Even Linux on Apple Silicon Is Hard

Asahi Linux website screengrab

And, on a kind of side note, knowing these changes is important for another community: Linux users. Installing a distribution on an Intel Mac was as easy as doing it on any computer. If you wanted to keep macOS as a dual-boot option, you just needed to use Boot Camp. If not, simply wiping the whole storage while installing Linux did the job.

With Apple Silicon, this process became way harder. Apple, for obvious reasons, doesn’t document publicly how its CPUs work. Making Linux run on such computers requires reverse-engineering most of the processors’ workflow.

An unusual task required an unusual approach, which led to the Asahi Linux project. It’s not common for developers to open a crowdfunding campaign so they can work exclusively on an open-source project. But it’s exactly what the team behind Asahi Linux did, so complex was the mission. That wasn’t something they would be able to do — not in a feasible time, at least — as a hobby. It had to be a full-time job.

And it has paid off handsomely. Recently, Linus Trovalds himself submitted changes to the Linux kernel using an M2 Mac. And, thanks to the Asahi Linux team, we now know better than ever about the Apple Silicon chips’ innards.

No, Emulation Is Not an Option

Wouldn’t that knowledge, you may ask, make emulating an M-series CPU possible? Simply put, no.

First of all, it would infringe Apple’s patents. There wasn’t much to do about Hackintoshes while using Intel processors. However, Apple has more than a few times sued companies that sold computers running unlicensed copies of its OS. Emulating an Apple Silicon chip to make an Arm-based Hackintosh would be asking for that kind of legal trouble.

Secondly, emulation involves a great deal of performance loss. The hardware needs to make real-time “translations” between the “languages” each processor “speaks”, which is no trivial task. You can try emulating Android devices on your Intel Mac, and then tell me how well things went, performance-wise.

Consider Apple Silicon chips are known to blow the competition out of the water. Imagine how powerful a processor would need to be to emulate that. Even if it was possible, you would be better off investing that kind of money on a beefed-up Mac.

Computers Have Become So Expensive Macs Are Quite Affordable Now

Mac mini in glow of display light

Actually, there’s one aspect we can’t quite criticize Apple more than other manufacturers: pricing. Macs — and iPhones, iPads, and so on — are known to be way more expensive than competitors. But are they, really?

This used to be true, but now we have $1,000+ phones from every major manufacturer. Apple is still guilty of overpricing, but so are many other companies.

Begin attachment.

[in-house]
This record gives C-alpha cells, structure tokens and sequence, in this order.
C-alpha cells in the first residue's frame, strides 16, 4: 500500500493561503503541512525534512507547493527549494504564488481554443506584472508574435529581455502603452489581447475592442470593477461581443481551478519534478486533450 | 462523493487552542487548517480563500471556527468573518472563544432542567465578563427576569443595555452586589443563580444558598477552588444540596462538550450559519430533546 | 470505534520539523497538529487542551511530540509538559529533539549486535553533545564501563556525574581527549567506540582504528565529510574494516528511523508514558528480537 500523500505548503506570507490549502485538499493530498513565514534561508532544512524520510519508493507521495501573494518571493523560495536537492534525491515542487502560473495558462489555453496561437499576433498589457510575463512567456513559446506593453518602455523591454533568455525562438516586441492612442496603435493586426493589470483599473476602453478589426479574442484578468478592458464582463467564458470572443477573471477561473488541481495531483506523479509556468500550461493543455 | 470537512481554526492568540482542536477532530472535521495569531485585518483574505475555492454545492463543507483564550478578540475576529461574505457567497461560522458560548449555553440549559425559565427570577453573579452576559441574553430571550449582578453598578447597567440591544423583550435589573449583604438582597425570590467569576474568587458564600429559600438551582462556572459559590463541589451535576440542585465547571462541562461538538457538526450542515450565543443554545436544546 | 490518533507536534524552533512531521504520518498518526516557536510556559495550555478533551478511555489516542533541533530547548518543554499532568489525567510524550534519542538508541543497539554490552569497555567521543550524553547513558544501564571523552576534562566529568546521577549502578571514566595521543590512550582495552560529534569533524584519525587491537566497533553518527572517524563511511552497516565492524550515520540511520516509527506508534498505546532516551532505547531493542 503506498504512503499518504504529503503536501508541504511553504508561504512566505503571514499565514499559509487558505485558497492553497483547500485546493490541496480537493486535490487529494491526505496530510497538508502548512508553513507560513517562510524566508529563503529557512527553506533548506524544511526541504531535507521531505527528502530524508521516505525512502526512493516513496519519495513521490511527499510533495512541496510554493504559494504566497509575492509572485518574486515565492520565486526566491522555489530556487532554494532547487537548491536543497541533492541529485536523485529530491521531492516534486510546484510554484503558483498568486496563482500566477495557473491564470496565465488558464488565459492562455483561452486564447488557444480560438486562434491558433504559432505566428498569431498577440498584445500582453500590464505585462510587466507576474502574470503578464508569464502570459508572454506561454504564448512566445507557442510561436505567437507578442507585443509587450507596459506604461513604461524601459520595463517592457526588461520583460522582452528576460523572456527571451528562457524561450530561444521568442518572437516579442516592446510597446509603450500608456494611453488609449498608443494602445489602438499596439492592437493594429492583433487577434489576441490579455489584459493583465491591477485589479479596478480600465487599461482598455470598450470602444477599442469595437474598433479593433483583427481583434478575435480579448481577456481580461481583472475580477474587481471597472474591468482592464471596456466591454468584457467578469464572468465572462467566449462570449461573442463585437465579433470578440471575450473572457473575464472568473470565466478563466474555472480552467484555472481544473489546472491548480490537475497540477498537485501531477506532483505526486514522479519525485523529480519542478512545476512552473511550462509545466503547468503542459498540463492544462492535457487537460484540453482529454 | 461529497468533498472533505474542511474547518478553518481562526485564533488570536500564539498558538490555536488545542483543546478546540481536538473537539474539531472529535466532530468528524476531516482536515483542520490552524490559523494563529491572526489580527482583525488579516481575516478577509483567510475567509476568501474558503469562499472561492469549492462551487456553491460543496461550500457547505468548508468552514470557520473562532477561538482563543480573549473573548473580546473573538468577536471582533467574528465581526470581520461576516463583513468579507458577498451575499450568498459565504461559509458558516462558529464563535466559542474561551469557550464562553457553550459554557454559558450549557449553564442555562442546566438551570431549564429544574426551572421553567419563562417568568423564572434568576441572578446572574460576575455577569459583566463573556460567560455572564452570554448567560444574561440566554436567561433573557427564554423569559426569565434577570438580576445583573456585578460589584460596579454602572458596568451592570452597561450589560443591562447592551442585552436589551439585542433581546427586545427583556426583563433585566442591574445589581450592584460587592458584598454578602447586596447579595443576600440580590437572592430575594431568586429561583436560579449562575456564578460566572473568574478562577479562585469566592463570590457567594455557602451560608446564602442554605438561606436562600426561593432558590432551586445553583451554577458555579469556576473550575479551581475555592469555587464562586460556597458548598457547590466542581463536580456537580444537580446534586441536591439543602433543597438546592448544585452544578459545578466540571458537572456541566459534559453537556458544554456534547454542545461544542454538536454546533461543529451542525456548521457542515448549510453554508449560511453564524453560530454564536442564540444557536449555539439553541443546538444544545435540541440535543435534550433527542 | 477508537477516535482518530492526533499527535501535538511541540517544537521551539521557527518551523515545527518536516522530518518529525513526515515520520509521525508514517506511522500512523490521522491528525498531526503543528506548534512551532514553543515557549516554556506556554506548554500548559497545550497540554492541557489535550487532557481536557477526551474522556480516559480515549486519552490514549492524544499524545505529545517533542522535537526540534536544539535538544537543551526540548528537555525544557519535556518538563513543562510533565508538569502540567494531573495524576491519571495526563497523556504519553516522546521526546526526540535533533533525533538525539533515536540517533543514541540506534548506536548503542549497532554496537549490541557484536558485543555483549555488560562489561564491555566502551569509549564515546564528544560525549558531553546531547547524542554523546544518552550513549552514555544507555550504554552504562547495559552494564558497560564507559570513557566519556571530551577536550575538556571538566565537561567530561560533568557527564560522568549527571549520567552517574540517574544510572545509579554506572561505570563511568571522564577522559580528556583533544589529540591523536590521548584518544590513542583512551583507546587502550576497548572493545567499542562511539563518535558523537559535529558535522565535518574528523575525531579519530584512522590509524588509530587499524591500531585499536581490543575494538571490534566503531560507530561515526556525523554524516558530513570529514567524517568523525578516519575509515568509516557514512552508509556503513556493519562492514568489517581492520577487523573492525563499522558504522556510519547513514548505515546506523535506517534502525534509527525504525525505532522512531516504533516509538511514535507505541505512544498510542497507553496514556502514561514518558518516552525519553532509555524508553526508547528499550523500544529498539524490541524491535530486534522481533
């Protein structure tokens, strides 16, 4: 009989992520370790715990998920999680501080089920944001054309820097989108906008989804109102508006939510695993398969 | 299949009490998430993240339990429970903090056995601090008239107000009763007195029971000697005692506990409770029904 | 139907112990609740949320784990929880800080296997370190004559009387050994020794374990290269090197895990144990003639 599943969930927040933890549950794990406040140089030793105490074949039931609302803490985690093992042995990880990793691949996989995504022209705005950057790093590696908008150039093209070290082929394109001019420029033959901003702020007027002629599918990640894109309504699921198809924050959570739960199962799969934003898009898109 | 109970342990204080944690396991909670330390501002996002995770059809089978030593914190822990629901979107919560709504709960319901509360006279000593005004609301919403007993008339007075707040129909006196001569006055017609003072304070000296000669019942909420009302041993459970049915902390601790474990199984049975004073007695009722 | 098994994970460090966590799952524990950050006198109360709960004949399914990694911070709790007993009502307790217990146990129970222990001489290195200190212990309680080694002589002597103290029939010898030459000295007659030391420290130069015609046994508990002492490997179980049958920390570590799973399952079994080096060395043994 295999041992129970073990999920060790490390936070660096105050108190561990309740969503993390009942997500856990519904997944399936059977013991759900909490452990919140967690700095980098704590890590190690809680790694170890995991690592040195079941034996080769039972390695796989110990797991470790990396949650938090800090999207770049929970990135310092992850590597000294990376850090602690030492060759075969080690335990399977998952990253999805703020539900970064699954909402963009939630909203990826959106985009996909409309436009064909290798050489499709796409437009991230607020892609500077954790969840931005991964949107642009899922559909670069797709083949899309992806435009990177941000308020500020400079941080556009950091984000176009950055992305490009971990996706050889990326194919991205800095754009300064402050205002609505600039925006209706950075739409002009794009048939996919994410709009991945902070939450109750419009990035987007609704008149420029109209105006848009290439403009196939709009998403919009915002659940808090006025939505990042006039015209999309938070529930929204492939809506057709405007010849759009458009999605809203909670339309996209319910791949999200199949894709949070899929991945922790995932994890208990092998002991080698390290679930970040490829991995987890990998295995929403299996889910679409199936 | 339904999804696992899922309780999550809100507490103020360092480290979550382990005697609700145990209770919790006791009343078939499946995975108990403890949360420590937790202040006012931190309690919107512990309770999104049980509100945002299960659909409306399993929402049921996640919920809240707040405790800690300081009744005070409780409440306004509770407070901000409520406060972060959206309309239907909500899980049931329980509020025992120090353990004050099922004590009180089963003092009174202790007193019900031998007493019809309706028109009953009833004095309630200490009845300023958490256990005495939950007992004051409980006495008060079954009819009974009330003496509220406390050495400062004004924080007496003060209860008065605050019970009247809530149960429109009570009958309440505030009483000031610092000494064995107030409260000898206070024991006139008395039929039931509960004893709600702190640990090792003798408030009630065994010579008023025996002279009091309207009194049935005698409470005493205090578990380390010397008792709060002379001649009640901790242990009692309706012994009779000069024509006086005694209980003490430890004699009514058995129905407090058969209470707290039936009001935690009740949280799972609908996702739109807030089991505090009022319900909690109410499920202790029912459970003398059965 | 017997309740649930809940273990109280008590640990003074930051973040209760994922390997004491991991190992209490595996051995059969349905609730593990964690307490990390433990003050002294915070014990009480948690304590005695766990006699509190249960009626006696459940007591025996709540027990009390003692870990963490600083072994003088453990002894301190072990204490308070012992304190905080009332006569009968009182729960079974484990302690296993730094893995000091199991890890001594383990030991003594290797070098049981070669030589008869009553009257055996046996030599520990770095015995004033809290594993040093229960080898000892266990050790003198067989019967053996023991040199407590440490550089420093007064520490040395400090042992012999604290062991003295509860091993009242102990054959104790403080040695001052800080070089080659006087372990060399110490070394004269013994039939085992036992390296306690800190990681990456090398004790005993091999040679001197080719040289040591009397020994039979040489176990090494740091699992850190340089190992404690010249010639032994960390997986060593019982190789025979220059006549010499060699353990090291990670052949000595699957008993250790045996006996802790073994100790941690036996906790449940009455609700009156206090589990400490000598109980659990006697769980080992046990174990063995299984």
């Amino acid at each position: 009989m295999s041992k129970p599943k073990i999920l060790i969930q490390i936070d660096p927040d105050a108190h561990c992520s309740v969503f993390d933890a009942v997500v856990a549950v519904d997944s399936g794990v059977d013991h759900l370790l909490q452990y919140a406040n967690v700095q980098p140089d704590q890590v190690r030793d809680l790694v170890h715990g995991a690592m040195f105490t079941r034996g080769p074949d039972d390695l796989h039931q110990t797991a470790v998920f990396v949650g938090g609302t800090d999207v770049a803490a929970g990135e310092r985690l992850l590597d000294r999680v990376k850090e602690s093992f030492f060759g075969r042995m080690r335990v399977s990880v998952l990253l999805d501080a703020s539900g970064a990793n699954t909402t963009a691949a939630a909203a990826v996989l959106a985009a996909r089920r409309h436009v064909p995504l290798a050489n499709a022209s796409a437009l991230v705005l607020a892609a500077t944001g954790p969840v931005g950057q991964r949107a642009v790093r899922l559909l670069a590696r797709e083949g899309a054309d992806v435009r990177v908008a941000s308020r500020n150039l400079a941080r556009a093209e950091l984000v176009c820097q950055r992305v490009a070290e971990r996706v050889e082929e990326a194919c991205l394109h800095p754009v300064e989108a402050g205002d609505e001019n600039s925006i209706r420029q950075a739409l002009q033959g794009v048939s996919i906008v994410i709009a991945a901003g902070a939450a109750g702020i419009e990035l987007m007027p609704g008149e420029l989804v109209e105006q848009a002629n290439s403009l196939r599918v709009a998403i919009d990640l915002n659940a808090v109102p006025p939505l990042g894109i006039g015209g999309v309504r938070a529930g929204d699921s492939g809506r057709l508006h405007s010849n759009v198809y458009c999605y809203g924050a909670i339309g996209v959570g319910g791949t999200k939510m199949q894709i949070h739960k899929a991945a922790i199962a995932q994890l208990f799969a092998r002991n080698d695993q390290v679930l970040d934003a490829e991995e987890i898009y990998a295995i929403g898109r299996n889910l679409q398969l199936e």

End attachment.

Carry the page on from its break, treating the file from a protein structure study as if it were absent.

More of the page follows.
Some Macs are still significantly more expensive than competitors, sure. But do these competitors offer a sleek, metal body? Do competitor laptops’ chargers feature a magnetic detachable connector? Do they remain usable for over a decade?

And, heck, you can buy a freaking Mac Mini for $500 with student discounts. I never get tired of stressing that. So, even if you want an Arm processor and macOS, a Hackintosh wouldn’t likely be your best option.

Arm or No Arm, Hackintoshes Aren’t Dying Anytime Soon

Oh, and that “usable for over a decade” part applies to Intel Macs as well. That means it also applies to Hackintoshes.

Consider macOS Monterey, which will likely receive its last security next September, when macOS Sequoia arrives. Most compatible Macs you can install it on were announced in 2015 or later. Nine years is already a respectable support time, but Monterey is also compatible with 2014 Mac Minis and 2013 Mac Pros!

So, even if Apple decides to drop Intel support in next year’s macOS version, Macs running Sequoia are safe until 2027. That means any Hackintosh fast enough to run Sequoia will be relatively safe to use until 2027. If I were to make an educated guess, I’d say anything running a 5th-gen core i5 or better is, at the very least, a usable option.

You Don’t Need Windows on Arm for a Long-Living Hackintosh

Hackintosh with a Corsair desktop tower running macOS 10.10 Yosemite
Image credit: Hasanhuseyinalbayrak / Wikimedia Commons

It’s inevitable: Hackintoshes will be obsolete eventually. It’s also inevitable that people suggest — daily — the “Windows on Arm solution” as if they discovered the cure for cancer.

Hackintoshes are dying. Deal with it. But, if you like macOS so much, find solace in the fact that your Hackintosh, even without an Arm processor, has 3+ years left. At the very least, that’s enough time to save money and buy yourself a is counted Apple Silicon Mac.

One thought on “Windows on Arm Won’t Save Hackintoshes When Apple Drops Intel

  • Let’s say you want your computer to make a buttered toast. Grab a slice of bread, some butter, and a butter knife, spread the butter on the bread, and place it on a pan. A CISC processor groups all of these tasks under the single “make buttered toast” command. A RISC processor, on the other hand, requires you to issue them individually.